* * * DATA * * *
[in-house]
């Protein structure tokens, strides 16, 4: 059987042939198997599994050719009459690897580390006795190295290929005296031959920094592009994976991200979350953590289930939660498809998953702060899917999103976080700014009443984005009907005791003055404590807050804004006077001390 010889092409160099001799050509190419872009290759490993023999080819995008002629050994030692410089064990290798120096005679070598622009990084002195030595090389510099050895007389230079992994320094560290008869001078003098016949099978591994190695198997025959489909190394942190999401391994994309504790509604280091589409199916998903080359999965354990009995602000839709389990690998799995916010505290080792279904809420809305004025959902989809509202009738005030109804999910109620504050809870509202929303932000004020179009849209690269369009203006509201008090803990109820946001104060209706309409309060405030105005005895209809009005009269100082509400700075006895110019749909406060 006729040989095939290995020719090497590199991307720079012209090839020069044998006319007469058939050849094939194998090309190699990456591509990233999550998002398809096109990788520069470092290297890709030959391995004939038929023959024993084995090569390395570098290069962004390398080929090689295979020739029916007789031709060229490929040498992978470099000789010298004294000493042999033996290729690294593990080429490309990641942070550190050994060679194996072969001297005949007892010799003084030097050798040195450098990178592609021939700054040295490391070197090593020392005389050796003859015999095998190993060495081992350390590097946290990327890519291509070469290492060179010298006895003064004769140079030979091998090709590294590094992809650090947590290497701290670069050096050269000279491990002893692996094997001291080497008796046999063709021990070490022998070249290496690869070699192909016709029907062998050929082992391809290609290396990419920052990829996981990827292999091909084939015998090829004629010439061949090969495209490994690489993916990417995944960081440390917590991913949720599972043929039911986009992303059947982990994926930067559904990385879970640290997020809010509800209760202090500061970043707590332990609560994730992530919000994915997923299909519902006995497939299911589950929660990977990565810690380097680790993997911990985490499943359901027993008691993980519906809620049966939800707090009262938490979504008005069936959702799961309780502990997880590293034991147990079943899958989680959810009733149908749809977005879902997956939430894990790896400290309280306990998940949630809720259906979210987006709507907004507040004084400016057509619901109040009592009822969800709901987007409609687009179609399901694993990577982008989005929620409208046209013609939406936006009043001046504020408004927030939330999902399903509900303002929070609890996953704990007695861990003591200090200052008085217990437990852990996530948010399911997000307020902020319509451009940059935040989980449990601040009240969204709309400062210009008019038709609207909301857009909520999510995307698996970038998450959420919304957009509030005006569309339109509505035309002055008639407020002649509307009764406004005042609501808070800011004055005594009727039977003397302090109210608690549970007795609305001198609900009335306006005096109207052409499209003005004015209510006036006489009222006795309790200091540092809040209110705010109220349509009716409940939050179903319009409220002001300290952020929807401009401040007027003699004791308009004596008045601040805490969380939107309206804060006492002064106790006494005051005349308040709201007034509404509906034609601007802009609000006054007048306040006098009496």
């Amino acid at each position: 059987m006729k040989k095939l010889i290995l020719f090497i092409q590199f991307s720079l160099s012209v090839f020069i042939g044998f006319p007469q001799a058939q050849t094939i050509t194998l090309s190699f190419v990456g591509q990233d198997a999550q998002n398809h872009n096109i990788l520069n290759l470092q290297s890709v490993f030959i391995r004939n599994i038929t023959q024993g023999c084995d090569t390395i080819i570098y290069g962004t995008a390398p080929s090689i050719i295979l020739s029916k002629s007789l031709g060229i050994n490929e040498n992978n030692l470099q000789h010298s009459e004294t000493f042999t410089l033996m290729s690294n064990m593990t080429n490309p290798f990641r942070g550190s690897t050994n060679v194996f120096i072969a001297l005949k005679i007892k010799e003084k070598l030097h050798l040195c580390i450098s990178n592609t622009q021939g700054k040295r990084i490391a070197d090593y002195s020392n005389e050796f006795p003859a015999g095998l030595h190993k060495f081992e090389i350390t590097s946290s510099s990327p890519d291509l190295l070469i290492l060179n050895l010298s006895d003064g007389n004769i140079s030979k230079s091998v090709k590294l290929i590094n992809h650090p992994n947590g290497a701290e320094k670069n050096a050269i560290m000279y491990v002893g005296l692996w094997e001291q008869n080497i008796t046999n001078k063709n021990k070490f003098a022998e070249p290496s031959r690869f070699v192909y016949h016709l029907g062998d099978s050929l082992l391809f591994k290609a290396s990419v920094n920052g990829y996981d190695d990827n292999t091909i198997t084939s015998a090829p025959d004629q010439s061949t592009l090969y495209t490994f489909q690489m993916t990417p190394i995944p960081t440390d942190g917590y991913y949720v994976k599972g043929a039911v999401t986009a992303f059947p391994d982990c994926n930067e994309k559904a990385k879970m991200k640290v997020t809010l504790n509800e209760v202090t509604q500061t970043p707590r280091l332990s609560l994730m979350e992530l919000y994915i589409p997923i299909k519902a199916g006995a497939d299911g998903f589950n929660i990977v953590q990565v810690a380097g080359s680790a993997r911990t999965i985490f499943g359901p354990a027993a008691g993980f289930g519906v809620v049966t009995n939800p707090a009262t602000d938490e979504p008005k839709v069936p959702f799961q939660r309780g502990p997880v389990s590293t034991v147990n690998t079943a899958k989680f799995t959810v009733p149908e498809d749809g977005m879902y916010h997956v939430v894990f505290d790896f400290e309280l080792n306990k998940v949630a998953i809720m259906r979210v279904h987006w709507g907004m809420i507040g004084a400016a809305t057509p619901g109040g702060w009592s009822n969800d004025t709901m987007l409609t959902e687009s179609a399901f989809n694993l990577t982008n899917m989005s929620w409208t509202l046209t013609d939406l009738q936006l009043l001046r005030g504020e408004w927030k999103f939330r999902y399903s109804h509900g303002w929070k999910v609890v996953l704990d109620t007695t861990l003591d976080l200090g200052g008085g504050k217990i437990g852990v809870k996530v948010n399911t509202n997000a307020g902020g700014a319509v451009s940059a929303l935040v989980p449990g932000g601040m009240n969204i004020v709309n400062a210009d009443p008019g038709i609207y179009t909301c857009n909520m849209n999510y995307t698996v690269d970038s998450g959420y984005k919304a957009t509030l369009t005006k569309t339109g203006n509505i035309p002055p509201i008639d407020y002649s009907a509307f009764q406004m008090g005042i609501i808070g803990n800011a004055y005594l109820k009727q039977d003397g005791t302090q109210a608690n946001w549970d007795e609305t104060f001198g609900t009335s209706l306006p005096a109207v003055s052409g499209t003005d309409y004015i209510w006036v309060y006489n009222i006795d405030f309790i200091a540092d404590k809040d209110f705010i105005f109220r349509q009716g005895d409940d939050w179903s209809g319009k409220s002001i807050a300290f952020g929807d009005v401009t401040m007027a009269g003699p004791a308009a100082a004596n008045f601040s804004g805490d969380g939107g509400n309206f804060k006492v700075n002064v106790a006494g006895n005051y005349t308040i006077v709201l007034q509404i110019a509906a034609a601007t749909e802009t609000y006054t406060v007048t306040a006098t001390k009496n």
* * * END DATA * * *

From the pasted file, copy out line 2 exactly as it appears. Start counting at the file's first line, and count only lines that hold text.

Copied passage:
């Protein structure tokens, strides 16, 4: 059987042939198997599994050719009459690897580390006795190295290929005296031959920094592009994976991200979350953590289930939660498809998953702060899917999103976080700014009443984005009907005791003055404590807050804004006077001390 010889092409160099001799050509190419872009290759490993023999080819995008002629050994030692410089064990290798120096005679070598622009990084002195030595090389510099050895007389230079992994320094560290008869001078003098016949099978591994190695198997025959489909190394942190999401391994994309504790509604280091589409199916998903080359999965354990009995602000839709389990690998799995916010505290080792279904809420809305004025959902989809509202009738005030109804999910109620504050809870509202929303932000004020179009849209690269369009203006509201008090803990109820946001104060209706309409309060405030105005005895209809009005009269100082509400700075006895110019749909406060 006729040989095939290995020719090497590199991307720079012209090839020069044998006319007469058939050849094939194998090309190699990456591509990233999550998002398809096109990788520069470092290297890709030959391995004939038929023959024993084995090569390395570098290069962004390398080929090689295979020739029916007789031709060229490929040498992978470099000789010298004294000493042999033996290729690294593990080429490309990641942070550190050994060679194996072969001297005949007892010799003084030097050798040195450098990178592609021939700054040295490391070197090593020392005389050796003859015999095998190993060495081992350390590097946290990327890519291509070469290492060179010298006895003064004769140079030979091998090709590294590094992809650090947590290497701290670069050096050269000279491990002893692996094997001291080497008796046999063709021990070490022998070249290496690869070699192909016709029907062998050929082992391809290609290396990419920052990829996981990827292999091909084939015998090829004629010439061949090969495209490994690489993916990417995944960081440390917590991913949720599972043929039911986009992303059947982990994926930067559904990385879970640290997020809010509800209760202090500061970043707590332990609560994730992530919000994915997923299909519902006995497939299911589950929660990977990565810690380097680790993997911990985490499943359901027993008691993980519906809620049966939800707090009262938490979504008005069936959702799961309780502990997880590293034991147990079943899958989680959810009733149908749809977005879902997956939430894990790896400290309280306990998940949630809720259906979210987006709507907004507040004084400016057509619901109040009592009822969800709901987007409609687009179609399901694993990577982008989005929620409208046209013609939406936006009043001046504020408004927030939330999902399903509900303002929070609890996953704990007695861990003591200090200052008085217990437990852990996530948010399911997000307020902020319509451009940059935040989980449990601040009240969204709309400062210009008019038709609207909301857009909520999510995307698996970038998450959420919304957009509030005006569309339109509505035309002055008639407020002649509307009764406004005042609501808070800011004055005594009727039977003397302090109210608690549970007795609305001198609900009335306006005096109207052409499209003005004015209510006036006489009222006795309790200091540092809040209110705010109220349509009716409940939050179903319009409220002001300290952020929807401009401040007027003699004791308009004596008045601040805490969380939107309206804060006492002064106790006494005051005349308040709201007034509404509906034609601007802009609000006054007048306040006098009496």